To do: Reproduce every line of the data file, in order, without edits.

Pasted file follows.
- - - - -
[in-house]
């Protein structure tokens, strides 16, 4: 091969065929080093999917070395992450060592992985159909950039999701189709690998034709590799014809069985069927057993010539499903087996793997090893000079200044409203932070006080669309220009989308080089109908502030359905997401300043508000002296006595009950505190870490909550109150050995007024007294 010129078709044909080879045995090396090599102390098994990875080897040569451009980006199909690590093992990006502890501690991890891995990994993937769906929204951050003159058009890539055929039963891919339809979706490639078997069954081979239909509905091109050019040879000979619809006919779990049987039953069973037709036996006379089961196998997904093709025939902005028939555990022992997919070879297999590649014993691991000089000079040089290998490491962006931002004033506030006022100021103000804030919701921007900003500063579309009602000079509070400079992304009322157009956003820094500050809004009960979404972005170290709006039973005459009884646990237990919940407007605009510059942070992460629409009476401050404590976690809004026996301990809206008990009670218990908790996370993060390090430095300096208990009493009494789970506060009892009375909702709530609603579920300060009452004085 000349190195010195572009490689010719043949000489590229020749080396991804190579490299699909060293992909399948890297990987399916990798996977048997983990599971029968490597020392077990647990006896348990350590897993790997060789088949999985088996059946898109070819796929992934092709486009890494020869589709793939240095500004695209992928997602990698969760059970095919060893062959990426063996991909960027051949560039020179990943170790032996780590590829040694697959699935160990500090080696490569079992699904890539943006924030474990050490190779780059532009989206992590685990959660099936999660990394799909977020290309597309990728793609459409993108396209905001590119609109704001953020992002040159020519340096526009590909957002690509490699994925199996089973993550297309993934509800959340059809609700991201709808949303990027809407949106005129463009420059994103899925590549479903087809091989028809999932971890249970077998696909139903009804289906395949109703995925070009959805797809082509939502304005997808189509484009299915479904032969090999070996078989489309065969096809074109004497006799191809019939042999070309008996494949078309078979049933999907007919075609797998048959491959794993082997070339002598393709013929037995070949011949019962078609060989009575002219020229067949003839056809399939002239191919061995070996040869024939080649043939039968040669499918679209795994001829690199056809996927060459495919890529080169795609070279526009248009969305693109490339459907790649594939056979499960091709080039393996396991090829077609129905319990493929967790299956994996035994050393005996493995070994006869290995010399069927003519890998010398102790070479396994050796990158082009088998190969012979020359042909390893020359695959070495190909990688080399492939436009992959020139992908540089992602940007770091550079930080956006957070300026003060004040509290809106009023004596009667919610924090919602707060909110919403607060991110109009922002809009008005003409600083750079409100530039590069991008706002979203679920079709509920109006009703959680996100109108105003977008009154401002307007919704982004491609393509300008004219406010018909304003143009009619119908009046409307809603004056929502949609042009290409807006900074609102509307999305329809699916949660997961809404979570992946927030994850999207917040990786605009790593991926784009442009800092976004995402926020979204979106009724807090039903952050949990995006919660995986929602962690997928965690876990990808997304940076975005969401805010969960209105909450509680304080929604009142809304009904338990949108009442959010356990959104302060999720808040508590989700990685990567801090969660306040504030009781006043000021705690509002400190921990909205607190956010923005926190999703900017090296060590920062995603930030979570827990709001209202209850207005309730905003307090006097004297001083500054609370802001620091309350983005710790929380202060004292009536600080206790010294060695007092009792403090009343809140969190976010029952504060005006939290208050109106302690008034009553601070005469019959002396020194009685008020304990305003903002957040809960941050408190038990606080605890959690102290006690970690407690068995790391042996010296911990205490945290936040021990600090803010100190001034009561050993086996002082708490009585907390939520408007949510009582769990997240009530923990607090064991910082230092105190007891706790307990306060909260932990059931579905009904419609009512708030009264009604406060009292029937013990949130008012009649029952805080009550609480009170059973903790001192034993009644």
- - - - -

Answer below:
[in-house]
């Protein structure tokens, strides 16, 4: 091969065929080093999917070395992450060592992985159909950039999701189709690998034709590799014809069985069927057993010539499903087996793997090893000079200044409203932070006080669309220009989308080089109908502030359905997401300043508000002296006595009950505190870490909550109150050995007024007294 010129078709044909080879045995090396090599102390098994990875080897040569451009980006199909690590093992990006502890501690991890891995990994993937769906929204951050003159058009890539055929039963891919339809979706490639078997069954081979239909509905091109050019040879000979619809006919779990049987039953069973037709036996006379089961196998997904093709025939902005028939555990022992997919070879297999590649014993691991000089000079040089290998490491962006931002004033506030006022100021103000804030919701921007900003500063579309009602000079509070400079992304009322157009956003820094500050809004009960979404972005170290709006039973005459009884646990237990919940407007605009510059942070992460629409009476401050404590976690809004026996301990809206008990009670218990908790996370993060390090430095300096208990009493009494789970506060009892009375909702709530609603579920300060009452004085 000349190195010195572009490689010719043949000489590229020749080396991804190579490299699909060293992909399948890297990987399916990798996977048997983990599971029968490597020392077990647990006896348990350590897993790997060789088949999985088996059946898109070819796929992934092709486009890494020869589709793939240095500004695209992928997602990698969760059970095919060893062959990426063996991909960027051949560039020179990943170790032996780590590829040694697959699935160990500090080696490569079992699904890539943006924030474990050490190779780059532009989206992590685990959660099936999660990394799909977020290309597309990728793609459409993108396209905001590119609109704001953020992002040159020519340096526009590909957002690509490699994925199996089973993550297309993934509800959340059809609700991201709808949303990027809407949106005129463009420059994103899925590549479903087809091989028809999932971890249970077998696909139903009804289906395949109703995925070009959805797809082509939502304005997808189509484009299915479904032969090999070996078989489309065969096809074109004497006799191809019939042999070309008996494949078309078979049933999907007919075609797998048959491959794993082997070339002598393709013929037995070949011949019962078609060989009575002219020229067949003839056809399939002239191919061995070996040869024939080649043939039968040669499918679209795994001829690199056809996927060459495919890529080169795609070279526009248009969305693109490339459907790649594939056979499960091709080039393996396991090829077609129905319990493929967790299956994996035994050393005996493995070994006869290995010399069927003519890998010398102790070479396994050796990158082009088998190969012979020359042909390893020359695959070495190909990688080399492939436009992959020139992908540089992602940007770091550079930080956006957070300026003060004040509290809106009023004596009667919610924090919602707060909110919403607060991110109009922002809009008005003409600083750079409100530039590069991008706002979203679920079709509920109006009703959680996100109108105003977008009154401002307007919704982004491609393509300008004219406010018909304003143009009619119908009046409307809603004056929502949609042009290409807006900074609102509307999305329809699916949660997961809404979570992946927030994850999207917040990786605009790593991926784009442009800092976004995402926020979204979106009724807090039903952050949990995006919660995986929602962690997928965690876990990808997304940076975005969401805010969960209105909450509680304080929604009142809304009904338990949108009442959010356990959104302060999720808040508590989700990685990567801090969660306040504030009781006043000021705690509002400190921990909205607190956010923005926190999703900017090296060590920062995603930030979570827990709001209202209850207005309730905003307090006097004297001083500054609370802001620091309350983005710790929380202060004292009536600080206790010294060695007092009792403090009343809140969190976010029952504060005006939290208050109106302690008034009553601070005469019959002396020194009685008020304990305003903002957040809960941050408190038990606080605890959690102290006690970690407690068995790391042996010296911990205490945290936040021990600090803010100190001034009561050993086996002082708490009585907390939520408007949510009582769990997240009530923990607090064991910082230092105190007891706790307990306060909260932990059931579905009904419609009512708030009264009604406060009292029937013990949130008012009649029952805080009550609480009170059973903790001192034993009644």